This is WEEKEND EDITION from NPR News. I'm Rachel Martin. If you use a credit card - and most of us do - it's hard not to be a little concerned. Discount retailer Target continues to apologize for a massive security breach over the holidays. And just yesterday, the high-end retailer Neiman Marcus disclosed that shoppers at its stores have been compromised as well. Independent investigative reporter Brian Krebs was the first to report on both these security breaches. He joins us to talk more. Welcome to the program, Brian.
As the White House continues dealing with well-publicized problems with the HealthCare.gov website, there's at least one big question related to the Affordable Care Act that's outside the president's control: Can employers with religious objections be compelled to provide access to contraception coverage for their workers?
Supreme Court Justice Sonia Sotomayor has granted a temporary injunction while she considers a challenge to the contraception requirement by a group of nuns called the Little Sisters of the Poor. The Catholic organization serves the poor elderly.
This is WEEKEND EDITION from NPR News. I'm Scott Simon.
The biggest show in Vegas this week wasn't Celine Dion or DJ Afrojack. It was the Consumer Electronics Show. The annual show where buyers, journalists and consumers get a first look at new tech products that are about to hit the market. Snoop Dogg was there, Secretary of Commerce Pritzker was there. And so was NPR's Steve Henn, who joined us as the show was packing up, from the floor of the Consumer Electronic Show on Friday. Steve, thanks so much for being with us.
This is WEEKEND EDITION from NPR News. I'm Scott Simon. Yesterday's jobs report came as something of a surprise after several months of positive economic news. Employers added just 74,000 jobs. Economists had been expecting businesses to generate nearly three times that many. A few people were heartened by the fact that the unemployment rate fell to 6.7 percent, the lowest since October 2008. As NPR's Chris Arnold reports, the numbers reflect that many of the long-term unemployed have simply given up looking for work.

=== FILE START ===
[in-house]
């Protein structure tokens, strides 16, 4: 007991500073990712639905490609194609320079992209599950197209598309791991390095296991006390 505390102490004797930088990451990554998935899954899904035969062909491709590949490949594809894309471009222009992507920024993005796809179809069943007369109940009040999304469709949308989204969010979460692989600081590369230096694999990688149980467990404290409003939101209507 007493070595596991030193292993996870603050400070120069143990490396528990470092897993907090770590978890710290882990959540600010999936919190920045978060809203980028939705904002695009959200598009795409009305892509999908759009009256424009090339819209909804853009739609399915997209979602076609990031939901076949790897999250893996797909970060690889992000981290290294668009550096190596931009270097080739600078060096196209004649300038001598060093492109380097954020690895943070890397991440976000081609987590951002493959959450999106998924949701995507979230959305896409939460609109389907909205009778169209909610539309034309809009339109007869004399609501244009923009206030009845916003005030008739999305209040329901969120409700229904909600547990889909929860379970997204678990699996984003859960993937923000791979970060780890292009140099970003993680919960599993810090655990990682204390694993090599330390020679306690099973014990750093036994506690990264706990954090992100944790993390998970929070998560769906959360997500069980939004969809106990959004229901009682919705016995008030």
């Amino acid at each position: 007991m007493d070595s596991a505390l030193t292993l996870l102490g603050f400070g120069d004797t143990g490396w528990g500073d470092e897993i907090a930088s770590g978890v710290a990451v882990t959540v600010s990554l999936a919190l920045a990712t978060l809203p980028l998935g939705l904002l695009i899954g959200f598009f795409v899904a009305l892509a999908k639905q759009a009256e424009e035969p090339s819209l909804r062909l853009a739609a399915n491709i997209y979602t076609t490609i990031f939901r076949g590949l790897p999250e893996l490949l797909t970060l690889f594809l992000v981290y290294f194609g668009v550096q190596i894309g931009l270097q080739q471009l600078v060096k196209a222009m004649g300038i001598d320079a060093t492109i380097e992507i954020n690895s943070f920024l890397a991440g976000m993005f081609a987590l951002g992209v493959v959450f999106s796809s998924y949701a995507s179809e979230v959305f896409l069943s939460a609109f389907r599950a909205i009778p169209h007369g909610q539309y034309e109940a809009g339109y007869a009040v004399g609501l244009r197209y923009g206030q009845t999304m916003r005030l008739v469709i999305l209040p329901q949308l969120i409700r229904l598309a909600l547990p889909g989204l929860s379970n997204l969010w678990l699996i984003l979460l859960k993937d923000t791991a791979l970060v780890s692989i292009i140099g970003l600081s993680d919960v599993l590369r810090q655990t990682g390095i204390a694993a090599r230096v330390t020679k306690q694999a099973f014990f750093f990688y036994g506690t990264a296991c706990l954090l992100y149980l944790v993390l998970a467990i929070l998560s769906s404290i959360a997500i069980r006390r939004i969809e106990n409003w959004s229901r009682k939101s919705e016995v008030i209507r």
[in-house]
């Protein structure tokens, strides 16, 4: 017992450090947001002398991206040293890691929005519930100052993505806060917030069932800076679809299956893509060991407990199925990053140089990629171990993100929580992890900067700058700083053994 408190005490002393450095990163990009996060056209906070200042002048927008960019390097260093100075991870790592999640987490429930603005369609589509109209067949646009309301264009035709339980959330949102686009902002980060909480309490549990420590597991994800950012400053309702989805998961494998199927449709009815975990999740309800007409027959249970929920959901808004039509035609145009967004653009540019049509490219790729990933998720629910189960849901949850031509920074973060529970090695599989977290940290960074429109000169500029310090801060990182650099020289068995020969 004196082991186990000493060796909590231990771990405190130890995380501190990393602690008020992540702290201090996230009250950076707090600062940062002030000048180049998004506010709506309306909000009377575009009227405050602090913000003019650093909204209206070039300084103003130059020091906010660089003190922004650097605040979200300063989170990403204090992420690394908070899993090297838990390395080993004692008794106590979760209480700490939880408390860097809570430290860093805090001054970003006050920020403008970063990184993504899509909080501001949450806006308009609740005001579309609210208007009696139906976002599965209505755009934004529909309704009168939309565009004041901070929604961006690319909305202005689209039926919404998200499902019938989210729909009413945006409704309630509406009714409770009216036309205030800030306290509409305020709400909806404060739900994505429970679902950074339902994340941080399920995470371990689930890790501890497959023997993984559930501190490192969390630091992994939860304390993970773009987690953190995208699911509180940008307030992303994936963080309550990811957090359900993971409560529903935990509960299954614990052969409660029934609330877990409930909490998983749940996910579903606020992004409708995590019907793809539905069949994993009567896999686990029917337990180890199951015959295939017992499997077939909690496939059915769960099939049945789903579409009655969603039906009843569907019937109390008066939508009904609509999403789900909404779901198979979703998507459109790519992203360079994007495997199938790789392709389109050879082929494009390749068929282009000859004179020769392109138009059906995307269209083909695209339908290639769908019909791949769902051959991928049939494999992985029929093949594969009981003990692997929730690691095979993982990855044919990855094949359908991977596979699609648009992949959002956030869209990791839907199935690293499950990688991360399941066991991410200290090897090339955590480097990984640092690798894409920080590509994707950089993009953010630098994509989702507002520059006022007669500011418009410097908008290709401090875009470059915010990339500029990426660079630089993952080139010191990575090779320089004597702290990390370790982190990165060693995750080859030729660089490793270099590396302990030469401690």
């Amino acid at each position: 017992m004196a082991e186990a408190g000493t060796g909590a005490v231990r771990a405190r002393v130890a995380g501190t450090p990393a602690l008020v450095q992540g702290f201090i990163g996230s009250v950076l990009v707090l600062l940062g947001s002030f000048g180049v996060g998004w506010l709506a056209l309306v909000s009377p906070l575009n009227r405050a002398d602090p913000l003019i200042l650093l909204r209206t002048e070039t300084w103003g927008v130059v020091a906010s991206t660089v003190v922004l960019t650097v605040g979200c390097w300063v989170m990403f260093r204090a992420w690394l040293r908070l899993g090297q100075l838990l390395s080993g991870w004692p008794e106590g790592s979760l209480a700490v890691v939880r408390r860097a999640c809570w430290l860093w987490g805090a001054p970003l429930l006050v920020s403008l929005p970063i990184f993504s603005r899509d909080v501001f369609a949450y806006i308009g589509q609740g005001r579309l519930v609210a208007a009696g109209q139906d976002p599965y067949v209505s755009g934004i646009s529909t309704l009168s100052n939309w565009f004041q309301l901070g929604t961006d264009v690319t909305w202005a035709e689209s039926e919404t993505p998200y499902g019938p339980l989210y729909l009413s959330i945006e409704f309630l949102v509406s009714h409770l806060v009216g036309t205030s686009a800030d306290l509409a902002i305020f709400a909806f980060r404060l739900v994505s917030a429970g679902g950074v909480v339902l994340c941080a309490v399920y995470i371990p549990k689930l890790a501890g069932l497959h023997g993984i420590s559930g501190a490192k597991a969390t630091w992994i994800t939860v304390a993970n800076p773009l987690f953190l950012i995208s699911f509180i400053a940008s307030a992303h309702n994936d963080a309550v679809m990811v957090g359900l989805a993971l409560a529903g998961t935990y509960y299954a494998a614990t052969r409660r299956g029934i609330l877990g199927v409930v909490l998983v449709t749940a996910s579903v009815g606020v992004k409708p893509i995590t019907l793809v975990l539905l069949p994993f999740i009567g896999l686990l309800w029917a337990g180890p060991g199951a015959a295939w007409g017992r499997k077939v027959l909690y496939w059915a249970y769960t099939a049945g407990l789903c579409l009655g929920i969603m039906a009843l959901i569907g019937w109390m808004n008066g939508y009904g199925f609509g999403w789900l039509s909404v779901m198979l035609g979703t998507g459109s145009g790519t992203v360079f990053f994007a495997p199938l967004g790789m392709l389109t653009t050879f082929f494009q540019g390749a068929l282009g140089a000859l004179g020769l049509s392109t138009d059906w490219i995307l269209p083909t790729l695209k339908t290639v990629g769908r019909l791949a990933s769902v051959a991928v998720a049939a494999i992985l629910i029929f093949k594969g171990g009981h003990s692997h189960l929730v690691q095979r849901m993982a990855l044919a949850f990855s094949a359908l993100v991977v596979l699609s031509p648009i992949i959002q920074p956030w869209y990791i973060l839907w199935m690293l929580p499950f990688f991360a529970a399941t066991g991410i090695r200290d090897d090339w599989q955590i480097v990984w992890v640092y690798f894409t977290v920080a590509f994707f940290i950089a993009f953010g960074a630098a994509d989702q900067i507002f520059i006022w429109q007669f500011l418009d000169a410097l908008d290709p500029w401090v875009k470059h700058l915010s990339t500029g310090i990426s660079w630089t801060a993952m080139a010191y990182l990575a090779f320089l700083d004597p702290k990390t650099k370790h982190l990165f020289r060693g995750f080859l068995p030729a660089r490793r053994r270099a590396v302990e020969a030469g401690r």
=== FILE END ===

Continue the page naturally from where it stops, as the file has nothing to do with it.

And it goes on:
Upscale retailer Neiman Marcus isn't yet saying how many customers might be at risk, but it is confirming that a breach of credit card data took place. The company says it learned of "potentially unauthorized payment card activity" before Christmas. The company says it is working with federal investigators, and a forensics team is trying to determine the size of the breach.
Nevada's big casinos are on a losing streak. For the fifth straight year, the state's largest casinos are reporting net losses – in this case, a total of $1.35 billion in the most recent fiscal year. That's the news from a report released by the Nevada Gaming Control Board Friday, which focuses on casinos that gross at least $1 million in gaming revenue.
Just as the Senate seemed to descend into another round of partisan gridlock, this time over extending emergency jobless benefits, the arrival of a surprisingly weak December jobs report raised the pressure on Congress to act.